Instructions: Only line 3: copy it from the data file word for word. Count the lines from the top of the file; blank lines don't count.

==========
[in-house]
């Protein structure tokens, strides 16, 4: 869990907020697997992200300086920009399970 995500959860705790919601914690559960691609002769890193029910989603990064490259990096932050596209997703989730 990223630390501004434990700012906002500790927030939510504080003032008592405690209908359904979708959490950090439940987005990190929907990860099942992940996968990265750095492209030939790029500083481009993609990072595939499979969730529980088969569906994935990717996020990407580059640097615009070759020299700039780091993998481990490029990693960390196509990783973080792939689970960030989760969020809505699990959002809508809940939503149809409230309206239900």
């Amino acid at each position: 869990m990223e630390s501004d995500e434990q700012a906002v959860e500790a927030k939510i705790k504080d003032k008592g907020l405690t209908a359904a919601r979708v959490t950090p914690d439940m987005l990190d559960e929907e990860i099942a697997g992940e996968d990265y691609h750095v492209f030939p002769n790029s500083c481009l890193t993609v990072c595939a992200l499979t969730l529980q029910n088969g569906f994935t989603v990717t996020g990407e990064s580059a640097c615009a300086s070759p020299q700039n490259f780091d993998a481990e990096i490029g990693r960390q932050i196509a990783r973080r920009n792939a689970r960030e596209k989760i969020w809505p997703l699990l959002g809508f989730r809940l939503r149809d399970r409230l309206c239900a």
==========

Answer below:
């Amino acid at each position: 869990m990223e630390s501004d995500e434990q700012a906002v959860e500790a927030k939510i705790k504080d003032k008592g907020l405690t209908a359904a919601r979708v959490t950090p914690d439940m987005l990190d559960e929907e990860i099942a697997g992940e996968d990265y691609h750095v492209f030939p002769n790029s500083c481009l890193t993609v990072c595939a992200l499979t969730l529980q029910n088969g569906f994935t989603v990717t996020g990407e990064s580059a640097c615009a300086s070759p020299q700039n490259f780091d993998a481990e990096i490029g990693r960390q932050i196509a990783r973080r920009n792939a689970r960030e596209k989760i969020w809505p997703l699990l959002g809508f989730r809940l939503r149809d399970r409230l309206c239900a």